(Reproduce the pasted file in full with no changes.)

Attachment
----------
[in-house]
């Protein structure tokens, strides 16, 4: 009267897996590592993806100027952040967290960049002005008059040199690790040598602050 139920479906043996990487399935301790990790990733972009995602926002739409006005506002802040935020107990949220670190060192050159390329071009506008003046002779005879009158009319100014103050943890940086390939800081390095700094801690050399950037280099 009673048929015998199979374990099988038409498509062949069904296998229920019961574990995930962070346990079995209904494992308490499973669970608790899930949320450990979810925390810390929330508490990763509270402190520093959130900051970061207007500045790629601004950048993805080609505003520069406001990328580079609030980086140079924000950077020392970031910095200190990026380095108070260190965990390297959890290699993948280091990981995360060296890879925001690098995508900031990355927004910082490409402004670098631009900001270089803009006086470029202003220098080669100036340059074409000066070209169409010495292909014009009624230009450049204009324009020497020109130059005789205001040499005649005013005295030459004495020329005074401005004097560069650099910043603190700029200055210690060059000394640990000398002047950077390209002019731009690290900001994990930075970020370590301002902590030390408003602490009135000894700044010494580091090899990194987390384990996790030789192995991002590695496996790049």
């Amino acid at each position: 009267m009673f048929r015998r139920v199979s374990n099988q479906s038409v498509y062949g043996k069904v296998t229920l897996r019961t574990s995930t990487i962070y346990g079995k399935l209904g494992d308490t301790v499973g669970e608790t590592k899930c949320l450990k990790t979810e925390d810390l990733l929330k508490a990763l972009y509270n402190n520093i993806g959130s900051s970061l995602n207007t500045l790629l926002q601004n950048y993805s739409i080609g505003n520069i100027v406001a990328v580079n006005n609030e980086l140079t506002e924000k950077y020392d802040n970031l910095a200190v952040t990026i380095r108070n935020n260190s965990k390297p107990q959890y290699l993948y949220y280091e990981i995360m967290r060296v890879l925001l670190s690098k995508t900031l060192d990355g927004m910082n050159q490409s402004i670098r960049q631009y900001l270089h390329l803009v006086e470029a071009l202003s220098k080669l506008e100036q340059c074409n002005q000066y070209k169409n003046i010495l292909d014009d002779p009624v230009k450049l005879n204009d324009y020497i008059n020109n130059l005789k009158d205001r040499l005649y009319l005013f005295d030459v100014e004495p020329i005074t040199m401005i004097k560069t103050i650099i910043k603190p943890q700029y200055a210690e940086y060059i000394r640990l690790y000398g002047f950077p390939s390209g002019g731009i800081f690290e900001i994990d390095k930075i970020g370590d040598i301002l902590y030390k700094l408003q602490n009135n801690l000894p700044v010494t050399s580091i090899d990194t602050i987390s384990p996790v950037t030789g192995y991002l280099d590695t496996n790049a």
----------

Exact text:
[in-house]
């Protein structure tokens, strides 16, 4: 009267897996590592993806100027952040967290960049002005008059040199690790040598602050 139920479906043996990487399935301790990790990733972009995602926002739409006005506002802040935020107990949220670190060192050159390329071009506008003046002779005879009158009319100014103050943890940086390939800081390095700094801690050399950037280099 009673048929015998199979374990099988038409498509062949069904296998229920019961574990995930962070346990079995209904494992308490499973669970608790899930949320450990979810925390810390929330508490990763509270402190520093959130900051970061207007500045790629601004950048993805080609505003520069406001990328580079609030980086140079924000950077020392970031910095200190990026380095108070260190965990390297959890290699993948280091990981995360060296890879925001690098995508900031990355927004910082490409402004670098631009900001270089803009006086470029202003220098080669100036340059074409000066070209169409010495292909014009009624230009450049204009324009020497020109130059005789205001040499005649005013005295030459004495020329005074401005004097560069650099910043603190700029200055210690060059000394640990000398002047950077390209002019731009690290900001994990930075970020370590301002902590030390408003602490009135000894700044010494580091090899990194987390384990996790030789192995991002590695496996790049």
């Amino acid at each position: 009267m009673f048929r015998r139920v199979s374990n099988q479906s038409v498509y062949g043996k069904v296998t229920l897996r019961t574990s995930t990487i962070y346990g079995k399935l209904g494992d308490t301790v499973g669970e608790t590592k899930c949320l450990k990790t979810e925390d810390l990733l929330k508490a990763l972009y509270n402190n520093i993806g959130s900051s970061l995602n207007t500045l790629l926002q601004n950048y993805s739409i080609g505003n520069i100027v406001a990328v580079n006005n609030e980086l140079t506002e924000k950077y020392d802040n970031l910095a200190v952040t990026i380095r108070n935020n260190s965990k390297p107990q959890y290699l993948y949220y280091e990981i995360m967290r060296v890879l925001l670190s690098k995508t900031l060192d990355g927004m910082n050159q490409s402004i670098r960049q631009y900001l270089h390329l803009v006086e470029a071009l202003s220098k080669l506008e100036q340059c074409n002005q000066y070209k169409n003046i010495l292909d014009d002779p009624v230009k450049l005879n204009d324009y020497i008059n020109n130059l005789k009158d205001r040499l005649y009319l005013f005295d030459v100014e004495p020329i005074t040199m401005i004097k560069t103050i650099i910043k603190p943890q700029y200055a210690e940086y060059i000394r640990l690790y000398g002047f950077p390939s390209g002019g731009i800081f690290e900001i994990d390095k930075i970020g370590d040598i301002l902590y030390k700094l408003q602490n009135n801690l000894p700044v010494t050399s580091i090899d990194t602050i987390s384990p996790v950037t030789g192995y991002l280099d590695t496996n790049a």